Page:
Toward a Management Control System for Service Innovation Activities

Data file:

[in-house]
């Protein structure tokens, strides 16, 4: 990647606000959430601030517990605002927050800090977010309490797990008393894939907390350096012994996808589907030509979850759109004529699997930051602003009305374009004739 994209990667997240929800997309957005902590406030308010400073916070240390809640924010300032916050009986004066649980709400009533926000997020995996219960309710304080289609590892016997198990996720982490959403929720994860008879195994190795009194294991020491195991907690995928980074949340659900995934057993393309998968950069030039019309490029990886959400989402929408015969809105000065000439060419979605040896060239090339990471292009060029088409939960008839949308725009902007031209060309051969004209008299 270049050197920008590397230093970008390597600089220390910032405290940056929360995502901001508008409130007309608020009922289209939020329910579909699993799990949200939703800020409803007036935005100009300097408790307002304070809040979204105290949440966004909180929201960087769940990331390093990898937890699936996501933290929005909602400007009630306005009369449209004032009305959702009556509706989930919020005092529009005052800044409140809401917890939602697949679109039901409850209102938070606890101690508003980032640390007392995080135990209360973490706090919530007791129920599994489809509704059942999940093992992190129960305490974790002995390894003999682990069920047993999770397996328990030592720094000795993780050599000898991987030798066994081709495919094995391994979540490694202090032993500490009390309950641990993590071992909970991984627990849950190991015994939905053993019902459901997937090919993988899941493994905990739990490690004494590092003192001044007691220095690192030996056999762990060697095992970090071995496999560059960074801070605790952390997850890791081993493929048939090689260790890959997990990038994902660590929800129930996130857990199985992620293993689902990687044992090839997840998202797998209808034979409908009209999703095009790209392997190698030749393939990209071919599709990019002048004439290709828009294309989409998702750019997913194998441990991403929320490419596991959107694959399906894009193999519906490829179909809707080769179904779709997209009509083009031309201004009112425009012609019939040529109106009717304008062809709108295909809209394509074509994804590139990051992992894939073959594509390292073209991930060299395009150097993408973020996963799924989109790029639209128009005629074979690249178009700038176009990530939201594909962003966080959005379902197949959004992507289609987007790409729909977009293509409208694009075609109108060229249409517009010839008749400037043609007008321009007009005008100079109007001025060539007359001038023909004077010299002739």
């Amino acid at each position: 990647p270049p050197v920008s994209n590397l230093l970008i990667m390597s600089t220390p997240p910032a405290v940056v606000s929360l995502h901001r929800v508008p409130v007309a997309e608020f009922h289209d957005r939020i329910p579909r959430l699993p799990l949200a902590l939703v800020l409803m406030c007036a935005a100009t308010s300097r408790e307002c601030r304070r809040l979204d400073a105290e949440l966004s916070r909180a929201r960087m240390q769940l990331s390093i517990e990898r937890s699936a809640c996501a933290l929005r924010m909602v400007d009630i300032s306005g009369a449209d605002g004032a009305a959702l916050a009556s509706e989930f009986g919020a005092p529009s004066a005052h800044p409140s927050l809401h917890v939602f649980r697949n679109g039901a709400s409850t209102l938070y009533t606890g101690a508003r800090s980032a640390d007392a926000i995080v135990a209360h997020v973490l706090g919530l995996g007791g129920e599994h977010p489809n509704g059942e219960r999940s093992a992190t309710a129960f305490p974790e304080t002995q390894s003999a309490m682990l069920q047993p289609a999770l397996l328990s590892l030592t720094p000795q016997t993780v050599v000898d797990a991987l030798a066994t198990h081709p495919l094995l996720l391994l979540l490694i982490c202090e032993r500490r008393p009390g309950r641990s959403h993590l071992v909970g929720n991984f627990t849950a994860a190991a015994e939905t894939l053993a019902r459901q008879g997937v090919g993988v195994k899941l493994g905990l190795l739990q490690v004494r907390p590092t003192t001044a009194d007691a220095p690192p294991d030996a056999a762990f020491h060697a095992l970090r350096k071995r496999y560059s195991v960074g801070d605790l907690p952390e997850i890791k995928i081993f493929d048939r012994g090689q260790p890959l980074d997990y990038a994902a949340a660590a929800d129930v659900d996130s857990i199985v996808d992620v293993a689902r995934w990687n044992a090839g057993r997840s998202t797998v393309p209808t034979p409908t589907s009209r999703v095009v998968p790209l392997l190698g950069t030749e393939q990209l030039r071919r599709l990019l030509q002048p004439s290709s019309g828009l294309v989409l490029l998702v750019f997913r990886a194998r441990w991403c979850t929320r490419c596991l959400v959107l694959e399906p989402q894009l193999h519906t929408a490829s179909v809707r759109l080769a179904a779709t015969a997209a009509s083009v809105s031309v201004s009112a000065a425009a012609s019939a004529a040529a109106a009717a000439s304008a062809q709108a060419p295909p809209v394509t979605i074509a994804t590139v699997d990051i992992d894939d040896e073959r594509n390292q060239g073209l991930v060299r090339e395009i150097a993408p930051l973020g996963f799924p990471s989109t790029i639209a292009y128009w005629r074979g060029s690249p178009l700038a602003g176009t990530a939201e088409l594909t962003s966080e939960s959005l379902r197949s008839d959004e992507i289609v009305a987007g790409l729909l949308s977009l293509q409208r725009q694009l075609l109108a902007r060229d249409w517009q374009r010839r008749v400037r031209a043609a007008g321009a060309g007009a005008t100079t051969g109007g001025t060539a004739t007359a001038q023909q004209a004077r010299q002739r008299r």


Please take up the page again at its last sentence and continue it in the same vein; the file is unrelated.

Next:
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The doctoral project reported in this thesis was carried out as an integral part of the larger TIPVIS project (Service Innovation Research Project in the Norwegian Graphic Arts Industry). This project aimed to improve the participating firms’ ability to carry out service innovation activities. Several managers participating in TIPVIS emphasized the importance of ex-ante value assessment, and were concerned about the paucity of guidance offered by the extant research literature on the design of value assessment tools. The aim of this thesis was therefore to propose a design of a value assessment tool for service innovation ideas. Knowledge of relevant existing best practices and of the potential effects of service innovation are necessary when constructing a value assessment tool. However, these topics have not been discussed much in the service innovation literature. Four studies were undertaken to help fill these literature gaps. An exploratory study provided insights about best practices. A literature review produced an overview of the potential effects of service innovation. A conceptual study explored the relationship between service innovation and sustained competitive advantage, and an explanatory study detailed the relationship between service innovation and financial performance. By combining the findings of the four studies with general insights from the research stream on innovation investment appraisal, this thesis develops a value assessment tool for service innovation ideas, called the QSI (tool for pre-Qualification of Service Innovation projects). The proposed QSI design is composed of three modules that combine business strategy methods, scenario analysis, capital investment-appraisal techniques, scoring models, and foresight methods. The tool was tested with real service innovation ideas in three firms using an interventionist research approach, and the QSI implementation was found to provide considerable assistance to the managers. The findings of this study thus have evident implications for ex-ante management control of service innovation activities. This thesis further suggests that the findings may also have implications for the design of developmental, ex-post, and strategic management control systems for service innovation activities. The thesis contributes theoretically to the research streams on innovation effects and on management control of innovation activities. These contributions establish a foundation for further research in these areas.